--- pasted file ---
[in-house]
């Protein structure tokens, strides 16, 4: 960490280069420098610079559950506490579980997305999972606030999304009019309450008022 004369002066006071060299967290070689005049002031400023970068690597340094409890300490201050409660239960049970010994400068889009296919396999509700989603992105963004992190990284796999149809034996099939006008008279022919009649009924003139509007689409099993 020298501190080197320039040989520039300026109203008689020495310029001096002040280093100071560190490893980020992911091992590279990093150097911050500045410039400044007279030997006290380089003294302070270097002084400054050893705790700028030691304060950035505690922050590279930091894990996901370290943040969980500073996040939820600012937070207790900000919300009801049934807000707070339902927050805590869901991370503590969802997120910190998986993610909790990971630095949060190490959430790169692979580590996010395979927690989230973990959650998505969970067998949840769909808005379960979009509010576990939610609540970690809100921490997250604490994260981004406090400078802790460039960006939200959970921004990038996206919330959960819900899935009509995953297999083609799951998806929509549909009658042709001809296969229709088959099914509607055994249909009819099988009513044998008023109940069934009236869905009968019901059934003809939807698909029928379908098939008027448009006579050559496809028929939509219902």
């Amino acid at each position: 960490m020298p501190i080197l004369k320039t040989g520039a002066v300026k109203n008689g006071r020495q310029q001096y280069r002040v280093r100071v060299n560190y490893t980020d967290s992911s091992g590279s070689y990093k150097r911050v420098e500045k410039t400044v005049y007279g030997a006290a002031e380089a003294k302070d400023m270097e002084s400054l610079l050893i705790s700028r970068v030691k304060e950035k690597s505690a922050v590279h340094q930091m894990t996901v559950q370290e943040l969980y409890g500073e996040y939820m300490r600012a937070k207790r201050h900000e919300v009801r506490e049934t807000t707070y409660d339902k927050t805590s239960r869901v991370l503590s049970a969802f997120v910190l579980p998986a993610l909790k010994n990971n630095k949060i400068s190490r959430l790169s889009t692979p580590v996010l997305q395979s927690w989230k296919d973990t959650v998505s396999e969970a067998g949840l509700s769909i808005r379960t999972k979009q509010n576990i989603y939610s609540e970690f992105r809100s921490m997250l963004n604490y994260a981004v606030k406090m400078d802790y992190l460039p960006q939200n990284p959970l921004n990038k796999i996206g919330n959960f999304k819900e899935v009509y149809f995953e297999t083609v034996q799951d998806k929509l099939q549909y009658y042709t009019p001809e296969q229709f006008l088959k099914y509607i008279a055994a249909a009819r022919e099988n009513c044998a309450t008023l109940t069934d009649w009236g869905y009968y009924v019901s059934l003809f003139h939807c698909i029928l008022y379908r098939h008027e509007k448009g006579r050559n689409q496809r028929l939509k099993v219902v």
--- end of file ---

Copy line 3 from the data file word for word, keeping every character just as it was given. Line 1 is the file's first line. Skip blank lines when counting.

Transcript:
């Amino acid at each position: 960490m020298p501190i080197l004369k320039t040989g520039a002066v300026k109203n008689g006071r020495q310029q001096y280069r002040v280093r100071v060299n560190y490893t980020d967290s992911s091992g590279s070689y990093k150097r911050v420098e500045k410039t400044v005049y007279g030997a006290a002031e380089a003294k302070d400023m270097e002084s400054l610079l050893i705790s700028r970068v030691k304060e950035k690597s505690a922050v590279h340094q930091m894990t996901v559950q370290e943040l969980y409890g500073e996040y939820m300490r600012a937070k207790r201050h900000e919300v009801r506490e049934t807000t707070y409660d339902k927050t805590s239960r869901v991370l503590s049970a969802f997120v910190l579980p998986a993610l909790k010994n990971n630095k949060i400068s190490r959430l790169s889009t692979p580590v996010l997305q395979s927690w989230k296919d973990t959650v998505s396999e969970a067998g949840l509700s769909i808005r379960t999972k979009q509010n576990i989603y939610s609540e970690f992105r809100s921490m997250l963004n604490y994260a981004v606030k406090m400078d802790y992190l460039p960006q939200n990284p959970l921004n990038k796999i996206g919330n959960f999304k819900e899935v009509y149809f995953e297999t083609v034996q799951d998806k929509l099939q549909y009658y042709t009019p001809e296969q229709f006008l088959k099914y509607i008279a055994a249909a009819r022919e099988n009513c044998a309450t008023l109940t069934d009649w009236g869905y009968y009924v019901s059934l003809f003139h939807c698909i029928l008022y379908r098939h008027e509007k448009g006579r050559n689409q496809r028929l939509k099993v219902v």